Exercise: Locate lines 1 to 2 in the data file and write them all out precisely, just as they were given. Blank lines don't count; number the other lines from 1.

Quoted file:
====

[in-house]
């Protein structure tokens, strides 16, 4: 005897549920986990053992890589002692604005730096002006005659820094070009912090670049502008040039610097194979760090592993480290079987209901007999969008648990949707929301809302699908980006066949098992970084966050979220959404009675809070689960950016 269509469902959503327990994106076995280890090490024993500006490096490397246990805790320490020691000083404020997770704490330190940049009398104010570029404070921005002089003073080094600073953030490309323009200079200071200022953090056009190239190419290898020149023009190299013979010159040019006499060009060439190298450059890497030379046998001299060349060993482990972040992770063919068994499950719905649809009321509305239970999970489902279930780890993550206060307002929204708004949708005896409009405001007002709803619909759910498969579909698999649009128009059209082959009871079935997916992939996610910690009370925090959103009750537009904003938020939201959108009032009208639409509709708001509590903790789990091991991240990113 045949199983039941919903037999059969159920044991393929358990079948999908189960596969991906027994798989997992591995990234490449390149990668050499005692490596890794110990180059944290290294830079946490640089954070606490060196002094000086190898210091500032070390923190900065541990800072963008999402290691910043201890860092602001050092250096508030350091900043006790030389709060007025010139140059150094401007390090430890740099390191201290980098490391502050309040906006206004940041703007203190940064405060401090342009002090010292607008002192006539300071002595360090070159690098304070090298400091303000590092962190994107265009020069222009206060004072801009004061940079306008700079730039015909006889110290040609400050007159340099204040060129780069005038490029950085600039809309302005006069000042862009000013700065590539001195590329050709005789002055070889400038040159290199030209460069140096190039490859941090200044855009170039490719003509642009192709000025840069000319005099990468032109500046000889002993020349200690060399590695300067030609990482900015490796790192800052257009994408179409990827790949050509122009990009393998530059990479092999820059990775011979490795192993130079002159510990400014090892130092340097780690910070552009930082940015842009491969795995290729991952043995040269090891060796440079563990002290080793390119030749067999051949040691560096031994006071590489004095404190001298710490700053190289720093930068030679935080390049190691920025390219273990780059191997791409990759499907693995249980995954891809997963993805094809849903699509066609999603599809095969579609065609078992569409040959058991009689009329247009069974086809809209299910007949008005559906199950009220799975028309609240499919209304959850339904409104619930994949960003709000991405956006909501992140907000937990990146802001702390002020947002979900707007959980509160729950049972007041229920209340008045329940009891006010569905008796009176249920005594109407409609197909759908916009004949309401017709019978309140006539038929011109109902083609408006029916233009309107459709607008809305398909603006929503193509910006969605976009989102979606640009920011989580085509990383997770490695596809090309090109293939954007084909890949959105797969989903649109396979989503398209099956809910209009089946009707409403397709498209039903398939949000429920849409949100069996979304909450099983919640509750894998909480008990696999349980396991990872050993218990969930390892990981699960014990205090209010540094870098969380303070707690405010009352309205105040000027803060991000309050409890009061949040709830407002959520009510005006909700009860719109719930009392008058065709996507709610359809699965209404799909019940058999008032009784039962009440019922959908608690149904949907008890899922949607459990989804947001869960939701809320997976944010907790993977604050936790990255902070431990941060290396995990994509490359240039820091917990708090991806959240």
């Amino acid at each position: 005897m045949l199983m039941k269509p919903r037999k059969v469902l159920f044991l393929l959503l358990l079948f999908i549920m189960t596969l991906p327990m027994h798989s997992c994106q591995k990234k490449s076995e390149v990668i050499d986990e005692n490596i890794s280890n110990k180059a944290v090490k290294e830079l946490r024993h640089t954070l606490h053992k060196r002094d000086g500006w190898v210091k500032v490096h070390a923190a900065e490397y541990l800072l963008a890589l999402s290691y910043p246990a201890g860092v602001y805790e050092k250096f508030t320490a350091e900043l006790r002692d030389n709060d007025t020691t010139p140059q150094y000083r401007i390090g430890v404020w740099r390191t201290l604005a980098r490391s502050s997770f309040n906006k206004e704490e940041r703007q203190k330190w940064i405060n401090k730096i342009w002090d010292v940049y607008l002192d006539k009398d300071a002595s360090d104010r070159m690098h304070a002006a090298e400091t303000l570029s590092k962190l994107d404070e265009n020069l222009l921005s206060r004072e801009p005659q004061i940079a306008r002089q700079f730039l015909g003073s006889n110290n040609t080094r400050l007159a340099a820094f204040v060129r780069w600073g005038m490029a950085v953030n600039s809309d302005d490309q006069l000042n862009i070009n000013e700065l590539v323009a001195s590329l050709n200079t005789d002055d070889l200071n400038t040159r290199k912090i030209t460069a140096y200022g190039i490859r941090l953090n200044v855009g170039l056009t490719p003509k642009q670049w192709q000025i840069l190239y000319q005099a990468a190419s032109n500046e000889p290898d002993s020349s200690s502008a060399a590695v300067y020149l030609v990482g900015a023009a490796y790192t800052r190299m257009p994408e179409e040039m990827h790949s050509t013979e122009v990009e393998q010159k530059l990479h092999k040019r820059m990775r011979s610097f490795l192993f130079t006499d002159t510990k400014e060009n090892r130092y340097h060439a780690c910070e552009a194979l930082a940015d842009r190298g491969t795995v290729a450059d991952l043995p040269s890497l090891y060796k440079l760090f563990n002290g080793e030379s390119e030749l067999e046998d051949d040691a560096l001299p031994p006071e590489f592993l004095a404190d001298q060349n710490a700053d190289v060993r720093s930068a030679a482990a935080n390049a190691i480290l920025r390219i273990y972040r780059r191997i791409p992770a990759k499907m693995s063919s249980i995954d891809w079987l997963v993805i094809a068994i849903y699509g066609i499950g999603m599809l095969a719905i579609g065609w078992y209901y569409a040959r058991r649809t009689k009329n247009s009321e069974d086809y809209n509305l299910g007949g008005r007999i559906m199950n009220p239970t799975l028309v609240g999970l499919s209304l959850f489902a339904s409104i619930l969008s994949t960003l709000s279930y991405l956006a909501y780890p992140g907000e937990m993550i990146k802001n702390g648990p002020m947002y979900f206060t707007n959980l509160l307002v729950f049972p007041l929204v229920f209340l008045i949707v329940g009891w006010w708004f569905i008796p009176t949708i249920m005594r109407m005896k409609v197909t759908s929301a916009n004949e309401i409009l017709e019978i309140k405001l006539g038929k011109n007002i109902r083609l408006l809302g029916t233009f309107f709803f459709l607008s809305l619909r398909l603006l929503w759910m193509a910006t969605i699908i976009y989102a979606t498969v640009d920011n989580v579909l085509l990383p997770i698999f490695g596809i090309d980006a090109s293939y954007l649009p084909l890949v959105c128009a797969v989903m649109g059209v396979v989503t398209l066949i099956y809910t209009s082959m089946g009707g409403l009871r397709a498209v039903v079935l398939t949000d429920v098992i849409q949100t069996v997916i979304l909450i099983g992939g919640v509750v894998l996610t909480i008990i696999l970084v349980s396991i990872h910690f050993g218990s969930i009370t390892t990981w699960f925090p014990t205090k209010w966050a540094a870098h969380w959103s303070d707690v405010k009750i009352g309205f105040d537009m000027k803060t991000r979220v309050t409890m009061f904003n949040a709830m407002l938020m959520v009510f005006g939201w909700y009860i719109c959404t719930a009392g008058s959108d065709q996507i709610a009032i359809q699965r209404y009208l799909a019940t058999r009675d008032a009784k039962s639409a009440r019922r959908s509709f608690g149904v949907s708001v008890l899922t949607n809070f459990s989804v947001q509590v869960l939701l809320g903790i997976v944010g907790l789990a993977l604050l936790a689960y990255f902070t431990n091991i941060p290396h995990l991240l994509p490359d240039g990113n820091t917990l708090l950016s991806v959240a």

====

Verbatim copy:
[in-house]
């Protein structure tokens, strides 16, 4: 005897549920986990053992890589002692604005730096002006005659820094070009912090670049502008040039610097194979760090592993480290079987209901007999969008648990949707929301809302699908980006066949098992970084966050979220959404009675809070689960950016 269509469902959503327990994106076995280890090490024993500006490096490397246990805790320490020691000083404020997770704490330190940049009398104010570029404070921005002089003073080094600073953030490309323009200079200071200022953090056009190239190419290898020149023009190299013979010159040019006499060009060439190298450059890497030379046998001299060349060993482990972040992770063919068994499950719905649809009321509305239970999970489902279930780890993550206060307002929204708004949708005896409009405001007002709803619909759910498969579909698999649009128009059209082959009871079935997916992939996610910690009370925090959103009750537009904003938020939201959108009032009208639409509709708001509590903790789990091991991240990113 045949199983039941919903037999059969159920044991393929358990079948999908189960596969991906027994798989997992591995990234490449390149990668050499005692490596890794110990180059944290290294830079946490640089954070606490060196002094000086190898210091500032070390923190900065541990800072963008999402290691910043201890860092602001050092250096508030350091900043006790030389709060007025010139140059150094401007390090430890740099390191201290980098490391502050309040906006206004940041703007203190940064405060401090342009002090010292607008002192006539300071002595360090070159690098304070090298400091303000590092962190994107265009020069222009206060004072801009004061940079306008700079730039015909006889110290040609400050007159340099204040060129780069005038490029950085600039809309302005006069000042862009000013700065590539001195590329050709005789002055070889400038040159290199030209460069140096190039490859941090200044855009170039490719003509642009192709000025840069000319005099990468032109500046000889002993020349200690060399590695300067030609990482900015490796790192800052257009994408179409990827790949050509122009990009393998530059990479092999820059990775011979490795192993130079002159510990400014090892130092340097780690910070552009930082940015842009491969795995290729991952043995040269090891060796440079563990002290080793390119030749067999051949040691560096031994006071590489004095404190001298710490700053190289720093930068030679935080390049190691920025390219273990780059191997791409990759499907693995249980995954891809997963993805094809849903699509066609999603599809095969579609065609078992569409040959058991009689009329247009069974086809809209299910007949008005559906199950009220799975028309609240499919209304959850339904409104619930994949960003709000991405956006909501992140907000937990990146802001702390002020947002979900707007959980509160729950049972007041229920209340008045329940009891006010569905008796009176249920005594109407409609197909759908916009004949309401017709019978309140006539038929011109109902083609408006029916233009309107459709607008809305398909603006929503193509910006969605976009989102979606640009920011989580085509990383997770490695596809090309090109293939954007084909890949959105797969989903649109396979989503398209099956809910209009089946009707409403397709498209039903398939949000429920849409949100069996979304909450099983919640509750894998909480008990696999349980396991990872050993218990969930390892990981699960014990205090209010540094870098969380303070707690405010009352309205105040000027803060991000309050409890009061949040709830407002959520009510005006909700009860719109719930009392008058065709996507709610359809699965209404799909019940058999008032009784039962009440019922959908608690149904949907008890899922949607459990989804947001869960939701809320997976944010907790993977604050936790990255902070431990941060290396995990994509490359240039820091917990708090991806959240």